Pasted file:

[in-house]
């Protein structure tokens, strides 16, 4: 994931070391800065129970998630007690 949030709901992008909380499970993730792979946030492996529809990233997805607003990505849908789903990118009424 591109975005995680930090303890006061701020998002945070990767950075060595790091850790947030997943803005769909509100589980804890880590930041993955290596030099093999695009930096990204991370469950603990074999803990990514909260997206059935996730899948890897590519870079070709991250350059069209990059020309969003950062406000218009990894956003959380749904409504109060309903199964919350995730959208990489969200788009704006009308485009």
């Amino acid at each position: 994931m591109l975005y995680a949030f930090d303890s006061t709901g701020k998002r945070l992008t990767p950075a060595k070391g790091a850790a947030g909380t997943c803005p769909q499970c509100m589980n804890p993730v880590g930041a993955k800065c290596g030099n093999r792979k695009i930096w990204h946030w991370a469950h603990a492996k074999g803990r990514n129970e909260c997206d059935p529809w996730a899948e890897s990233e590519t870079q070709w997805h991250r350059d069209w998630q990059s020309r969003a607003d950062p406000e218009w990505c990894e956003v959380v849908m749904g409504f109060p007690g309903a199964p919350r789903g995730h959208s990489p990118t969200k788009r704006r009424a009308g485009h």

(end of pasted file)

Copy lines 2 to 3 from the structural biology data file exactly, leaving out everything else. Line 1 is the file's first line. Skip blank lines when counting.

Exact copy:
């Protein structure tokens, strides 16, 4: 994931070391800065129970998630007690 949030709901992008909380499970993730792979946030492996529809990233997805607003990505849908789903990118009424 591109975005995680930090303890006061701020998002945070990767950075060595790091850790947030997943803005769909509100589980804890880590930041993955290596030099093999695009930096990204991370469950603990074999803990990514909260997206059935996730899948890897590519870079070709991250350059069209990059020309969003950062406000218009990894956003959380749904409504109060309903199964919350995730959208990489969200788009704006009308485009």
């Amino acid at each position: 994931m591109l975005y995680a949030f930090d303890s006061t709901g701020k998002r945070l992008t990767p950075a060595k070391g790091a850790a947030g909380t997943c803005p769909q499970c509100m589980n804890p993730v880590g930041a993955k800065c290596g030099n093999r792979k695009i930096w990204h946030w991370a469950h603990a492996k074999g803990r990514n129970e909260c997206d059935p529809w996730a899948e890897s990233e590519t870079q070709w997805h991250r350059d069209w998630q990059s020309r969003a607003d950062p406000e218009w990505c990894e956003v959380v849908m749904g409504f109060p007690g309903a199964p919350r789903g995730h959208s990489p990118t969200k788009r704006r009424a009308g485009h």